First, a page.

PUBLISHING IS ALSO THE PRODUCTION OF A PUBLIC
Wednesday June, 20, at 7 pm
MARTIN BECK, The Aspen Complex
Book launch and film screening
Here at castillo/corrales, we love books, that’s nothing new. Over the past weeks, new titles—impressive, engaging, stimulating ones—have kept dropping on the shelves of our in-house bookstore. New releases by Walther Koenig, Hatje Cantz, Valiz, Sternberg Press, Hyphen Press, A.R.T Press, and many more, are now ready to find their way into your soon-to-be-packed holiday suitcase, your relaxed fit linen jacket pocket, or your Manifesta 9 /documenta 13 /Art 43 Basel totes (unless you’d rather, and rightly so, boast on your shoulder the castillo/corrales’ Will Holder- or Åbäke-designed ones).
One of these new titles particularly strikes out: The Aspen Complex, edited by artist Martin Beck, with essays by Sabeth Buchmann, Alice Twemlow, Felicity D. Scott, which was published by Sternberg Press, Berlin.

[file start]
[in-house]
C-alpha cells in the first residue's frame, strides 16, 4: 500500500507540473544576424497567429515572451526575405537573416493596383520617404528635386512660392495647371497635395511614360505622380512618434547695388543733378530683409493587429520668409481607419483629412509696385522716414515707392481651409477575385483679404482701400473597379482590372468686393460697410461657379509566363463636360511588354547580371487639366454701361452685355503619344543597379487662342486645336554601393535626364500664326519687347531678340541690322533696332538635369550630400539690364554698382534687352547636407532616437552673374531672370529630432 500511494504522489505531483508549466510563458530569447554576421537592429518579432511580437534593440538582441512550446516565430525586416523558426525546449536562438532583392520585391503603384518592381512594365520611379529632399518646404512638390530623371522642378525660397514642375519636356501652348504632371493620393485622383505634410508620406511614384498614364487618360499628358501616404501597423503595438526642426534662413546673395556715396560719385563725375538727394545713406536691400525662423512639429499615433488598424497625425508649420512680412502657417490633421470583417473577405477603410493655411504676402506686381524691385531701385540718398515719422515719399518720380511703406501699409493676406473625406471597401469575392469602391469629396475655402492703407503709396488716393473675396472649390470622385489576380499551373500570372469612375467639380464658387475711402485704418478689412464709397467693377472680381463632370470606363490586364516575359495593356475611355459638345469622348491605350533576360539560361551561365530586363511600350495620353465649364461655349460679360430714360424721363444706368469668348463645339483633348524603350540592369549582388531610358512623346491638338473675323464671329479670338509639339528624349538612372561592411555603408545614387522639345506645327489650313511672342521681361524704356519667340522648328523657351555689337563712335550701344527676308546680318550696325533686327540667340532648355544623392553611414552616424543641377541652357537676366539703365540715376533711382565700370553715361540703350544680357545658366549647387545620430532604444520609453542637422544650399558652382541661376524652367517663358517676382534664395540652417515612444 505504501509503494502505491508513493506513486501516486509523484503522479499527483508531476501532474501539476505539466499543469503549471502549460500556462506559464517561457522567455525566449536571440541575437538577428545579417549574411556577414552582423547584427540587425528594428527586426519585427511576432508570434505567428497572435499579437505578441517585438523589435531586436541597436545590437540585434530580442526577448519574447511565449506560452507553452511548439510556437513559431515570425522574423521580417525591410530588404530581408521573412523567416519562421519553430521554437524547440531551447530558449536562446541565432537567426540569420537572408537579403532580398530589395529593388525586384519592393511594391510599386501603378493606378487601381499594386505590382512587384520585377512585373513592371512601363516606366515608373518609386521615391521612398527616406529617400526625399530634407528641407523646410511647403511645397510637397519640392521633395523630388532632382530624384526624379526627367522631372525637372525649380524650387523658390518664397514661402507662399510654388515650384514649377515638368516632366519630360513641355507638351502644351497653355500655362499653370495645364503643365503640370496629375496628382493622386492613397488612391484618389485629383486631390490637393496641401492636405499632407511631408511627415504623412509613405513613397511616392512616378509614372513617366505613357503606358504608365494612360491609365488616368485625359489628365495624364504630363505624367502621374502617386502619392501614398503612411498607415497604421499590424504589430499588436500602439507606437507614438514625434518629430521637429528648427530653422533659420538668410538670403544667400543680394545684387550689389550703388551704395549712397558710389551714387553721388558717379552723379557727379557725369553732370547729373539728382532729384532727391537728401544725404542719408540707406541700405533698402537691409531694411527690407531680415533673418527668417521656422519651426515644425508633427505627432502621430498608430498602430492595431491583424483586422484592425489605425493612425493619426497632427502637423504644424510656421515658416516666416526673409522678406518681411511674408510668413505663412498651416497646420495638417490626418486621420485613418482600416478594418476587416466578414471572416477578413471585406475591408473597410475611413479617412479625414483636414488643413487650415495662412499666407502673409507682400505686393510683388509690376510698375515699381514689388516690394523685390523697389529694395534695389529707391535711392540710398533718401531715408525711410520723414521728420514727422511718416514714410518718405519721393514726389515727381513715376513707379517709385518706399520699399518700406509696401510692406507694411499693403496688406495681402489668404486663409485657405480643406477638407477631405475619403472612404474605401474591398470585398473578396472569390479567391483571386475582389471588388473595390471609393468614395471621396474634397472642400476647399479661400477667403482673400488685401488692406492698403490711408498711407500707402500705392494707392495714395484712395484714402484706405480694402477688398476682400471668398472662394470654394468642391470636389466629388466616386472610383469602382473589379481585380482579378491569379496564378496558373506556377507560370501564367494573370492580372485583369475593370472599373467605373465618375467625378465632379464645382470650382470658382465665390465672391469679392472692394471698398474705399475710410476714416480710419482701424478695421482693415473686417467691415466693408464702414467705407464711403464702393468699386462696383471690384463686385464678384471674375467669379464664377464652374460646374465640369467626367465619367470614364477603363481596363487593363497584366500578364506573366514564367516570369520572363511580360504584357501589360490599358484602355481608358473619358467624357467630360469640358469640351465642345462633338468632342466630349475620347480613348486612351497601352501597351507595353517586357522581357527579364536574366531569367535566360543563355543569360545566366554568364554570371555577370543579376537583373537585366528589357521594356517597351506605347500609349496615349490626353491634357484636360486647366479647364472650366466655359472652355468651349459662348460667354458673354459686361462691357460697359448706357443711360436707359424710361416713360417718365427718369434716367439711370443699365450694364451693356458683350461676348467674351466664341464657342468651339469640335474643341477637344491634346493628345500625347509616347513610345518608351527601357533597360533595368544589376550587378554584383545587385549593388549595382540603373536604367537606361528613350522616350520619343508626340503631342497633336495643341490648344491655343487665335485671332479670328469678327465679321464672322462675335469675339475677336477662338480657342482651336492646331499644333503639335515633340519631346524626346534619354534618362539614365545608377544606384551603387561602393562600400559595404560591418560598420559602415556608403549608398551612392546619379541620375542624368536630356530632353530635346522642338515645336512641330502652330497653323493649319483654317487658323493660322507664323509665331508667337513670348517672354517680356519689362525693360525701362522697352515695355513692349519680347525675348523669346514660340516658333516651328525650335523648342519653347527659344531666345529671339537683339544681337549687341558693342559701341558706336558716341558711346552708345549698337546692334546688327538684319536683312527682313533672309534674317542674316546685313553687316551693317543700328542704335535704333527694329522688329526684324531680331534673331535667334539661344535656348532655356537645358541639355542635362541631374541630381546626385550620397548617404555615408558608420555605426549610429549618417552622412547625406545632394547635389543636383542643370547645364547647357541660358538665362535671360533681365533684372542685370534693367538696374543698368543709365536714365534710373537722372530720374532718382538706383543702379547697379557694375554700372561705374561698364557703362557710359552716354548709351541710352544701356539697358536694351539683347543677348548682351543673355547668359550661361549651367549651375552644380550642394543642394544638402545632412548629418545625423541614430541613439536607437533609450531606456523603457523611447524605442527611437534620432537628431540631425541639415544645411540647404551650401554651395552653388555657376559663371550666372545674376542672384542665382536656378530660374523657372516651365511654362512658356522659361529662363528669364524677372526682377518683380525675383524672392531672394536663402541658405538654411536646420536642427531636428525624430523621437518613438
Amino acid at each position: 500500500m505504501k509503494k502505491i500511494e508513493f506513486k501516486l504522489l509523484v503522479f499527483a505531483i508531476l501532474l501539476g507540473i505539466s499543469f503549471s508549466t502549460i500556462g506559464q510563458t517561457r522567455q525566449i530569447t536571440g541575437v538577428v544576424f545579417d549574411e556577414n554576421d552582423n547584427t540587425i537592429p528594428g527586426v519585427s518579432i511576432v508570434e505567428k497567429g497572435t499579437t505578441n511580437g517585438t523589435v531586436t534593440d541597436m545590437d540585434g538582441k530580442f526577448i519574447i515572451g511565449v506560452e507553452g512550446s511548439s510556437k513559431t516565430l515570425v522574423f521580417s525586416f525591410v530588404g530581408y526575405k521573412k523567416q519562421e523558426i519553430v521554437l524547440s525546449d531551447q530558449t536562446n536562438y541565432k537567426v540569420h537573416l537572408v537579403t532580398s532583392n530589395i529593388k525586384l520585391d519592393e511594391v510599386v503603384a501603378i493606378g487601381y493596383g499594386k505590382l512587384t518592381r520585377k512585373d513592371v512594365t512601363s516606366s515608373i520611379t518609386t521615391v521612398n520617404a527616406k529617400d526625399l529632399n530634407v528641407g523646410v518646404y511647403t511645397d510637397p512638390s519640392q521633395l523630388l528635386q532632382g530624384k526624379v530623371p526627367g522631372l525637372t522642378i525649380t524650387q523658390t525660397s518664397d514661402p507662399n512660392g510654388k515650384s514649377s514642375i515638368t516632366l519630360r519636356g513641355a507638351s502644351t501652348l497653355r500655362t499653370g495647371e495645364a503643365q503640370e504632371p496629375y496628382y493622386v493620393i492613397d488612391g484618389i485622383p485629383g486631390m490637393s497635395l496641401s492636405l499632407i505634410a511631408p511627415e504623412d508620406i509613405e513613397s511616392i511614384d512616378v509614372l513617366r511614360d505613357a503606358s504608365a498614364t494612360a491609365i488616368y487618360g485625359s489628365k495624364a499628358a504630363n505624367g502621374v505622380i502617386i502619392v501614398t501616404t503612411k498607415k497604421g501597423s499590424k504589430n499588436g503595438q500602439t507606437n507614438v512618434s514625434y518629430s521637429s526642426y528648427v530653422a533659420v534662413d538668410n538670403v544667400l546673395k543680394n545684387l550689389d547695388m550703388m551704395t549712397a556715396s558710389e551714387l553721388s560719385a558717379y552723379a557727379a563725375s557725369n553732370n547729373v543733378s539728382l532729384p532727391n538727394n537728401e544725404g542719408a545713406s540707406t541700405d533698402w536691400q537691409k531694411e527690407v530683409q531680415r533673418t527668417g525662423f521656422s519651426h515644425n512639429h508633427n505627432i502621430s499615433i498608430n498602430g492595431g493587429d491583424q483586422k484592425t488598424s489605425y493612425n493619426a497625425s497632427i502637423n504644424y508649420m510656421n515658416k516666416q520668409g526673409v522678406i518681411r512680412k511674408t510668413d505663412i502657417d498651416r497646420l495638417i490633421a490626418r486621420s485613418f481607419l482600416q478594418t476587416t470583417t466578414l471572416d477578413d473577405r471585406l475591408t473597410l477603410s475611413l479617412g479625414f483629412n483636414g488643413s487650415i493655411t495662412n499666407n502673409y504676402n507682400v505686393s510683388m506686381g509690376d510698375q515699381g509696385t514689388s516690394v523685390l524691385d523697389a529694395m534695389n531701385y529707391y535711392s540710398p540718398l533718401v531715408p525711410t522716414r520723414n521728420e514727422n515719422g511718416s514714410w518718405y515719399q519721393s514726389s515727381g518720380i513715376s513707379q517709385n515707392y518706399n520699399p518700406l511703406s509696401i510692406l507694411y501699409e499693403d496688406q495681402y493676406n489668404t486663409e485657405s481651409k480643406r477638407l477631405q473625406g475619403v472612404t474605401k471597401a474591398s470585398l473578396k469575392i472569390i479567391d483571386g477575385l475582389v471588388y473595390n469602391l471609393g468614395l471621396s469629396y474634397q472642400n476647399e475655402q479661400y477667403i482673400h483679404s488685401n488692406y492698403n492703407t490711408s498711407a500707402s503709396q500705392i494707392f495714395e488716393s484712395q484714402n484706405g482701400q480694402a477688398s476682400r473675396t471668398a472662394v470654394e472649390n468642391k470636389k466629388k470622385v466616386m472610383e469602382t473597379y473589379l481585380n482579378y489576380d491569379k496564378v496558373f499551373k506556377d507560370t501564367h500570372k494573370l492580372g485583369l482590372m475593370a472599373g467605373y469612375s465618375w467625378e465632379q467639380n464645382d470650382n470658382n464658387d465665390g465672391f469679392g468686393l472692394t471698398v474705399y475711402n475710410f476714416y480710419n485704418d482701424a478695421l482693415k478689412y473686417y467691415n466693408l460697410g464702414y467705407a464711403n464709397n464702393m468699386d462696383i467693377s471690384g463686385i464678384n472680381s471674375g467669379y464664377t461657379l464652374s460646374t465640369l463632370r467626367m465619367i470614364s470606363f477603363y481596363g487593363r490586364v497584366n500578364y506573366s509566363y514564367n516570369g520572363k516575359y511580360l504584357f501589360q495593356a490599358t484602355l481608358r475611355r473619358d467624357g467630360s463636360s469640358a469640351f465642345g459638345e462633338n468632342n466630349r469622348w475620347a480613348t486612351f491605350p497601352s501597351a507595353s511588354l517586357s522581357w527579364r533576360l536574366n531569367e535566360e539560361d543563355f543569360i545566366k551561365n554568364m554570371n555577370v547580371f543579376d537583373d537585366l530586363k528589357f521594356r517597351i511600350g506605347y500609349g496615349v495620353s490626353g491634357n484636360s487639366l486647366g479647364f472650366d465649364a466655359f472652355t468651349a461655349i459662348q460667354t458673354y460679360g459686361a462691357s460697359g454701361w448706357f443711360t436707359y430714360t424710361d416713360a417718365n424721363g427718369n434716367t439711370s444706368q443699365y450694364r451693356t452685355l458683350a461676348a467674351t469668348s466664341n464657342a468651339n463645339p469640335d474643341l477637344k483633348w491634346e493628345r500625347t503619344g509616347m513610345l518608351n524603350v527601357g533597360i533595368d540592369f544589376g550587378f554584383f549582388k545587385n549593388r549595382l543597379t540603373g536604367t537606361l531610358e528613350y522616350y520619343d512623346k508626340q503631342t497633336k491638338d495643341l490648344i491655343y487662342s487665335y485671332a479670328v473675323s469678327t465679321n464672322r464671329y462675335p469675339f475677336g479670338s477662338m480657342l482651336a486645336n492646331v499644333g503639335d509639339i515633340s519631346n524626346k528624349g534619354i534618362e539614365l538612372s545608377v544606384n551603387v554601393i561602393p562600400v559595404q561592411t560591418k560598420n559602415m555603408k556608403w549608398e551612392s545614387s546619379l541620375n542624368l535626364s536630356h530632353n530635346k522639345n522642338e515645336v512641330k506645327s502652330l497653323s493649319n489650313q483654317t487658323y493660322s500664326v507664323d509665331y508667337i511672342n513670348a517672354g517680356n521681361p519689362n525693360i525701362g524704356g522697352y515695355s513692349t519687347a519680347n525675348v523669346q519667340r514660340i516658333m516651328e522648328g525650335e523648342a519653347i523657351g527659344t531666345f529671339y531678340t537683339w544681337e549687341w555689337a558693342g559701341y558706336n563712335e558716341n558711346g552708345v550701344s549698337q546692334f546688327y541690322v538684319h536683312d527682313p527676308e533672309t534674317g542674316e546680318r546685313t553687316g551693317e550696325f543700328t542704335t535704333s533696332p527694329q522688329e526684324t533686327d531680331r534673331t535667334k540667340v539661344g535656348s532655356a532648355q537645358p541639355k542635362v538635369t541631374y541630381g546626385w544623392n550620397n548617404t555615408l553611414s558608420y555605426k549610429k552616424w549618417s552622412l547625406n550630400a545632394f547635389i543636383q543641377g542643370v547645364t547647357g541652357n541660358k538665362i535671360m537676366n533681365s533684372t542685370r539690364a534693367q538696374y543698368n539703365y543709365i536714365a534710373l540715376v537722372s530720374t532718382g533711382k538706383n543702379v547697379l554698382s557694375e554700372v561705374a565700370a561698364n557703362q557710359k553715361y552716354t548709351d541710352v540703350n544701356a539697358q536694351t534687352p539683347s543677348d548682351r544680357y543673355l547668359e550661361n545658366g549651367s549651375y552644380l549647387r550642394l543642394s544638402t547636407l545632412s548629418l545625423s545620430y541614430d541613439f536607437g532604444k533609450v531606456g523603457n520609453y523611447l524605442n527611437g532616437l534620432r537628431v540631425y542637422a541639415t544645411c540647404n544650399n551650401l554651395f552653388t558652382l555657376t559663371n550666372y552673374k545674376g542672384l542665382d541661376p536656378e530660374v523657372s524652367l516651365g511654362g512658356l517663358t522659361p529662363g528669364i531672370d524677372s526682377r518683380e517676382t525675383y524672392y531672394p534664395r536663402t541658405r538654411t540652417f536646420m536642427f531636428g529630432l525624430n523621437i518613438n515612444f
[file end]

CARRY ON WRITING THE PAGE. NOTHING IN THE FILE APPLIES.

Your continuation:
On Wednesday June 20, at 7pm, we will give the Aspen Complex a live presentation, with an introduction by Martin Beck, followed by a screening of IDCA 1970 by Eli Noyes and Claudia Weill—a rarely seen documentary short on the events of the 1970 International Design Conference in Aspen—continued with a discussion, and concluded by a round of drinks.
The Aspen Complex stems from, documents, and extends Beck’s exhibitions “Panel 2 —‘Nothing better than a touch of ecology and catastrophe to unite the social classes…’” at London’s Gasworks and Columbia University’s Arthur Ross Architecture Gallery, respectively held in 2008 and 2009. Beck’s overall project draws on the events of the 1970 International Design Conference in Aspen (IDCA) and the development of the Aspen Movie Map and brings together unpublished archival material and new research in an analysis of the interrelations between art, architecture, design, ecology, and social movements.
The 1970 IDCA marked a turning point in design thinking. The conference’s theme, “Environment by Design,” brought together venerable figures of modern design in the United States, including Eliot Noyes, George Nelson, and Saul Bass; environmental collectives and activist architects from Berkeley such as the Environmental Action Group, Sim Van der Ryn, and Ant Farm; as well as a group of French designers and sociologists, among them Jean Aubert, Lionel Schein, and Jean Baudrillard. The conference quickly escalated into a site of unresolvable conflict about communication formats and the potential role of design for environmental practices in a rapidly changing society.